There probably isn’t a whole lot of mileage in reporting that Oracle (news, site) has just released its Q1 figures, which show that it made buckets of cash again. ‘Buckets’ might be a tad vague, so just for the record, revenue grew 47% to US$ 8.6 billion with net income growing 28% to US$ 1.9 billion.

Sales of new software licenses -- a key metric for Oracle that measures new business as opposed to sales to existing customers -- rose 21% compared to the same period last year, to US$ 2 billion.

Oracle, IBM and HP

However, it's what was in the commentary around the earnings release from all concerned that caught most people’s attention. While Larry Ellison did spend a little bit of time haranguing SAP (news, site) -- no real surprise there -- it was relatively mild and seemed more focused on HP (news, site) and the server market. Hardly surprising given that revenues from Exadata are close to the US$ 2 billion mark and caused Ellison during the earnings call to remark that HP would start running into problems over the course of 2011.

Our goal is to be number one in high end systems for high end transaction processing and data warehousing . . .We're not interested in the low end, we're after the high end, high margin part of the market. We think IBM is quite competitive, while HP's servers are big, slow and offer little software value add . . .”," Ellison said in a conference call with analysts.

Exadata was always going to be a point of interest in this quarter's figure. At the end of Q4 of the last financial year Oracle had identified IBM (news, site) as its bigger competitor in this respect.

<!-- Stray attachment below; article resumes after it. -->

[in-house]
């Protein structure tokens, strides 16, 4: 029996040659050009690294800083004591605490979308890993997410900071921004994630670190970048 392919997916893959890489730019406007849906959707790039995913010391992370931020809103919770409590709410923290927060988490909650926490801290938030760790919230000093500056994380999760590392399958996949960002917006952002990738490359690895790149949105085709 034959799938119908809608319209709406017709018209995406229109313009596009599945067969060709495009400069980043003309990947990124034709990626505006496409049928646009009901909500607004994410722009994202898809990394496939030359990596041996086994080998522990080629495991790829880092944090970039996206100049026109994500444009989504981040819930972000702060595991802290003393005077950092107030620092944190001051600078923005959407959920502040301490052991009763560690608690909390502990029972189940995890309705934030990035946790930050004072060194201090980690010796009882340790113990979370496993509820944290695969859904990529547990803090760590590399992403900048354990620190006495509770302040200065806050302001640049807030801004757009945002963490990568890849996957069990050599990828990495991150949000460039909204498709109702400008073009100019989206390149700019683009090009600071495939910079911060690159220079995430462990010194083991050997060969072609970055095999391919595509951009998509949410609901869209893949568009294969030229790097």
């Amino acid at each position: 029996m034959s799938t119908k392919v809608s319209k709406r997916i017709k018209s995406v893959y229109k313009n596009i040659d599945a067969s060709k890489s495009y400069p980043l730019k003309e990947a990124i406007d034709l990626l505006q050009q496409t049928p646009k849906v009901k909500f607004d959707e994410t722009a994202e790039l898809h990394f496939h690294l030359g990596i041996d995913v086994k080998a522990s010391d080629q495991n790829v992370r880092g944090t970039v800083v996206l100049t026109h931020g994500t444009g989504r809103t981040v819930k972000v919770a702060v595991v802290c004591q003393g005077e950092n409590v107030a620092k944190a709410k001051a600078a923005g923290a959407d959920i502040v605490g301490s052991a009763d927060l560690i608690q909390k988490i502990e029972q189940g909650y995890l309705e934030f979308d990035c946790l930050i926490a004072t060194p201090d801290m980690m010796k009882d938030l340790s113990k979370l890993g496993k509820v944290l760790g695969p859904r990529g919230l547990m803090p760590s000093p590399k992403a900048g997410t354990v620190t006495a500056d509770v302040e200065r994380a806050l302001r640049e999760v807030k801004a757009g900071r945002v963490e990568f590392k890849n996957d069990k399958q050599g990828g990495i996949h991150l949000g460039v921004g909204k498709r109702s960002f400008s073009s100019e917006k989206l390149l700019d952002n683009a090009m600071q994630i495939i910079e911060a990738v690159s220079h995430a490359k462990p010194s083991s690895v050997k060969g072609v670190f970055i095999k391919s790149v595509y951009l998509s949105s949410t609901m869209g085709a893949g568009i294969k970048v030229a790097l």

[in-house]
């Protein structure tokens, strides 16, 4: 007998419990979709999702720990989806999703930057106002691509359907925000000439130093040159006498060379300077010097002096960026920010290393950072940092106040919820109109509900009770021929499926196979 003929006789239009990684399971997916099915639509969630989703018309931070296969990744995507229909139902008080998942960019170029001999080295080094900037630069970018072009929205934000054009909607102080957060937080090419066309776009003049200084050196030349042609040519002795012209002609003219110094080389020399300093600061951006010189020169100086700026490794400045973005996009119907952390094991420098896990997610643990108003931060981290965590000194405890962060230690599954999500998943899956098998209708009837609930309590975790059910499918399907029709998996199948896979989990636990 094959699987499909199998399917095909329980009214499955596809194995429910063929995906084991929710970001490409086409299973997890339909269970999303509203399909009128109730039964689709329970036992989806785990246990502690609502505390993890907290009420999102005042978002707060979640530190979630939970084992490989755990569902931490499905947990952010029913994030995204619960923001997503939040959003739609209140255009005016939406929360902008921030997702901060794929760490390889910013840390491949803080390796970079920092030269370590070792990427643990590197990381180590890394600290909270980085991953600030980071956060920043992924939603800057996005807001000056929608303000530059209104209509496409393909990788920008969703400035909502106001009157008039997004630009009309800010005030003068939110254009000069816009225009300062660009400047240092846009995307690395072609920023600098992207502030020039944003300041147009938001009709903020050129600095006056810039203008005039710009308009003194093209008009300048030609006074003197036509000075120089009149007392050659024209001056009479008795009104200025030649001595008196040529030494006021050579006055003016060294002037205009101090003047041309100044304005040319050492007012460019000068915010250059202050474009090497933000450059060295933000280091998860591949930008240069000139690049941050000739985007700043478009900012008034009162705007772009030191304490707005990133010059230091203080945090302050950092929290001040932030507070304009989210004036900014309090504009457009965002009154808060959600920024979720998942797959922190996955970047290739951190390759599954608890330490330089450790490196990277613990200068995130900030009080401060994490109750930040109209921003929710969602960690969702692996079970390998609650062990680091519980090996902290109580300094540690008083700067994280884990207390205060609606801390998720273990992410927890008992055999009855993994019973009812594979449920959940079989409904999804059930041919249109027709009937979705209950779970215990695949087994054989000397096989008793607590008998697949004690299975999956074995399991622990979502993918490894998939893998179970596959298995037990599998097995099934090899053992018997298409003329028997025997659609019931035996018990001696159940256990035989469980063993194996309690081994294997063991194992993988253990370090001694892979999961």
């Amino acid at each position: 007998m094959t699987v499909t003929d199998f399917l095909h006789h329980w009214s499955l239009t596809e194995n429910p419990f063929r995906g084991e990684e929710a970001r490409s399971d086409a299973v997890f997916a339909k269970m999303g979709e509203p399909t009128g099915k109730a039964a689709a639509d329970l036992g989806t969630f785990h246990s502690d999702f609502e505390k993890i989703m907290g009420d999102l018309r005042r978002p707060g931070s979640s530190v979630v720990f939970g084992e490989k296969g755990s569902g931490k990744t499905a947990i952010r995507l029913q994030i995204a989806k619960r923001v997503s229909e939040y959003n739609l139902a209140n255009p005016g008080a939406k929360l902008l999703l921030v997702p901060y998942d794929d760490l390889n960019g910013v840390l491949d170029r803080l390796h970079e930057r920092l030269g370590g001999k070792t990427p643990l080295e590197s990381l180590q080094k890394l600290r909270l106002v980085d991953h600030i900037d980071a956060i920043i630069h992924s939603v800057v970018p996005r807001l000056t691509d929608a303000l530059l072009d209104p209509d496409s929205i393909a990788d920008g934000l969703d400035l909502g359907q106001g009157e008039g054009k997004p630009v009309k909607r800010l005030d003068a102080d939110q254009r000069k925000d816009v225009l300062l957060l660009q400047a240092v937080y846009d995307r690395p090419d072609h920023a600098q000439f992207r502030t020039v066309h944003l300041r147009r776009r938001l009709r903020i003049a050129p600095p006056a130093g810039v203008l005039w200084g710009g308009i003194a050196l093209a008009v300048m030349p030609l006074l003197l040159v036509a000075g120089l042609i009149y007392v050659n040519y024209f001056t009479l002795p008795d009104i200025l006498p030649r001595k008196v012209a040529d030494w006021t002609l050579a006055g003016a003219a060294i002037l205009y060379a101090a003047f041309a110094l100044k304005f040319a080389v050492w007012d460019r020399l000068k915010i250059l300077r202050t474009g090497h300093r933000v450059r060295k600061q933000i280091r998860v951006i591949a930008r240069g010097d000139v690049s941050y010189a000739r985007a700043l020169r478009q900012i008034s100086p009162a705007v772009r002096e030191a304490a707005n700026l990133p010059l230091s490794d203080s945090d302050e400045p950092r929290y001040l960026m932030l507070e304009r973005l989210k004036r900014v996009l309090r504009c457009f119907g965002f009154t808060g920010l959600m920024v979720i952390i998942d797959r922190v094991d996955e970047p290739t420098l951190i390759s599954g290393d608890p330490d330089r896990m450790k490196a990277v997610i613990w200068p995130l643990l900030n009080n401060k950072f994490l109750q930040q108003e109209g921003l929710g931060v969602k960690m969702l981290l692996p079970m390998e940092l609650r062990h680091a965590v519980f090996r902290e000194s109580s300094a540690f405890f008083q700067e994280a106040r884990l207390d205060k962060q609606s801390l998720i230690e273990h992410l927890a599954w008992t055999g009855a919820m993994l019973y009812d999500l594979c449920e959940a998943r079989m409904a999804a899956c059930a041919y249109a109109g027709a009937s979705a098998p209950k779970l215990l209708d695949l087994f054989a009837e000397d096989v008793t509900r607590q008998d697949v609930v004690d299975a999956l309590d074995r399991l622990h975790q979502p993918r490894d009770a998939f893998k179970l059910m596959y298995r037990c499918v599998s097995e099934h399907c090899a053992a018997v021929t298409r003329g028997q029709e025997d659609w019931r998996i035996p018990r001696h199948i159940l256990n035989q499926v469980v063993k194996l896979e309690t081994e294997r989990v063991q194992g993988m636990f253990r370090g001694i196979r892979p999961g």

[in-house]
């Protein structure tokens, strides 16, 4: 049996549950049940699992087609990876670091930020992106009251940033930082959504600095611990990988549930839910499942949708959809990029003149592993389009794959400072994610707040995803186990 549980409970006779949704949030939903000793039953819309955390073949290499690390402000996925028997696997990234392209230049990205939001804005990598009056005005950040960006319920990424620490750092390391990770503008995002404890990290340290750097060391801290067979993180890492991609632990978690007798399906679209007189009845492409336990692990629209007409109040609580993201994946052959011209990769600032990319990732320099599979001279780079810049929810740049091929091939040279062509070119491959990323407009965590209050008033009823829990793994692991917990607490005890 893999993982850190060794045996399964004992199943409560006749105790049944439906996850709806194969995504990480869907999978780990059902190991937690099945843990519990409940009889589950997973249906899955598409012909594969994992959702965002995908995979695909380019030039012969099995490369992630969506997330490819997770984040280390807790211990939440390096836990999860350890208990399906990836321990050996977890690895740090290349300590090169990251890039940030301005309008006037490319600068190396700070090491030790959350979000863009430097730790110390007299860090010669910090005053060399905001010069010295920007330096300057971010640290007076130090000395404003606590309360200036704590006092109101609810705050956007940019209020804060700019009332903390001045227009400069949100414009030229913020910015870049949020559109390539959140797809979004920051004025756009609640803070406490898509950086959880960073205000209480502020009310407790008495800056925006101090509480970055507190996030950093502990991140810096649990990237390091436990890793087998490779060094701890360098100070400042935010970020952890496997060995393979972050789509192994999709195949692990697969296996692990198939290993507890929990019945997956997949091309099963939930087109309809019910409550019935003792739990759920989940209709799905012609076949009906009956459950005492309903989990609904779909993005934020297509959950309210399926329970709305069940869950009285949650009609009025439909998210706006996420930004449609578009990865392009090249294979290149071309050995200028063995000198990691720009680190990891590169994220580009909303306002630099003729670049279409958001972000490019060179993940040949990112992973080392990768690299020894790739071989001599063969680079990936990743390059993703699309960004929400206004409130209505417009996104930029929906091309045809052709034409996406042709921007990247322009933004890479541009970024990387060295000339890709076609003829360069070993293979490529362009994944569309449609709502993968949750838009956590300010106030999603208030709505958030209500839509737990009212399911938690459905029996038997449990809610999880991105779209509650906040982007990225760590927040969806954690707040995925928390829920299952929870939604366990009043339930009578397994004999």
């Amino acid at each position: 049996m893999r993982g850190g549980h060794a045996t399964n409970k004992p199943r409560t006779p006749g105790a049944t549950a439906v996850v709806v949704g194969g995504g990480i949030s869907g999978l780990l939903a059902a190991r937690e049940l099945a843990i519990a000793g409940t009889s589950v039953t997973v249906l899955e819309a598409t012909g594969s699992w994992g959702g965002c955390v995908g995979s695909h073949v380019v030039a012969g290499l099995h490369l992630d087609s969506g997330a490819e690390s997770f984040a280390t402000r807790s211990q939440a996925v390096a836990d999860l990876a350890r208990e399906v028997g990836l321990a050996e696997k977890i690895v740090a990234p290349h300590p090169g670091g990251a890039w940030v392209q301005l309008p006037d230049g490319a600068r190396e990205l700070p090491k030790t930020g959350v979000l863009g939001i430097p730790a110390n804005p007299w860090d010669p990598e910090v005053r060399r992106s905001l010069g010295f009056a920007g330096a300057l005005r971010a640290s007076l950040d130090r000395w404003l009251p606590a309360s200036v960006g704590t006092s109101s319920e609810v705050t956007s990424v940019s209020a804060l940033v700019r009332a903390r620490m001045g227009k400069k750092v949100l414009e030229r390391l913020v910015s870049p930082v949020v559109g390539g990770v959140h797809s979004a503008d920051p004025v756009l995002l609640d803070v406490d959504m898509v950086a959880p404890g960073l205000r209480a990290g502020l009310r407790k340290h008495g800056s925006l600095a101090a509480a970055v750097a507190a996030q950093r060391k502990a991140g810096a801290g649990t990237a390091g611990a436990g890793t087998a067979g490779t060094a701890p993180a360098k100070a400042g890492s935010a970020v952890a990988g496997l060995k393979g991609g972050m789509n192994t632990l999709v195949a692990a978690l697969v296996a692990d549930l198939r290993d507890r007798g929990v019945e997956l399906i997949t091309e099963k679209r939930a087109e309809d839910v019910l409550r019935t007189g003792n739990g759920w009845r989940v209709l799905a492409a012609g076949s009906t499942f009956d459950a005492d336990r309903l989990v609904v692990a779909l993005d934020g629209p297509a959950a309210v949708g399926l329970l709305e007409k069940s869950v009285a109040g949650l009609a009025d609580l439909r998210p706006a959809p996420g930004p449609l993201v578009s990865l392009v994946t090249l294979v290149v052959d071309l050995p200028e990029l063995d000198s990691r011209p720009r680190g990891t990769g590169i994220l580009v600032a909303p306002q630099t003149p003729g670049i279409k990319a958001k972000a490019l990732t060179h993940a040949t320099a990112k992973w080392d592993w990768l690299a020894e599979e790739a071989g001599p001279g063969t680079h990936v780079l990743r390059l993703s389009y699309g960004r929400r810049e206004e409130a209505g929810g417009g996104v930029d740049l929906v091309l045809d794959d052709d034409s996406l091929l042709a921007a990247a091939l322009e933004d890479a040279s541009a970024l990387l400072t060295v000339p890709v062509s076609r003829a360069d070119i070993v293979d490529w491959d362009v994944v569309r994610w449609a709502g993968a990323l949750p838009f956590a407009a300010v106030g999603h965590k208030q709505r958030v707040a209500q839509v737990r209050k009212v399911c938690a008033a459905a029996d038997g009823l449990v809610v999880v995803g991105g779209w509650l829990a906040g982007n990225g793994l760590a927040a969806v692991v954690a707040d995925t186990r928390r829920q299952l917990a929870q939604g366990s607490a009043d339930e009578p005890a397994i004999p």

Ellison claimed at the time that they had beaten IBM 30 times on sales during the course of the year and that in some cases they had sold directly into IBM strongholds.

Version 2 of our Sun Exadata database machine outperforms IBM’s fastest computer in both data warehousing and transaction processing … some of IBM’s largest customers began buying Exadata machines rather than big IBM servers in Q4 of FY2010,” Ellison said at the time.

Oracle and ERP

So does this mean a change in strategy whereby it will focus on the complete Oracle stack, hardware included, rather than taking pot-shots at competitors -- notably SAP?

Highly unlikely. Leaving aside the fact that that kind of change of heart doesn’t seem to be in Ellison’s lexicon, SAP, in the ERP space, is still the major player and its turning fortunes can only help it.
Typically, after taking a few shots at HP and IBM in the server space, he also turned his attention to SAP -- again.

At this point, SAP-bashing is a time-honored tradition at Oracle and this year was no exception. Last time CEO Charles Philips claimed they continued previous trends by taking “large chunks of market share” from SAP.

At the end of Q4 CEO Charles Philips said “ . . . Over the last twelve months Oracle’s applications business has grown 5% … while SAP’s business has declined 24% over their previous four quarters. This trend has been going on for a long time: Oracle’s applications business has grown 60% in the last four years while SAP’s business is 7% smaller than it was four years ago.”

While Oracle repeated the mantra that it continues to take SAP’s market share, this time around the shots were relatively weak and lacking in detail, leading some analysts to wonder whether Oracle is really starting to pay attention as SAP appears to be on the turn.

However, that really wouldn’t be enough to deter Ellison, most people agree. The more logical explanation for a shift in focus away from SAP and towards HP is the growing importance of this market segment for Oracle. We should know for certain by the end of this quarter.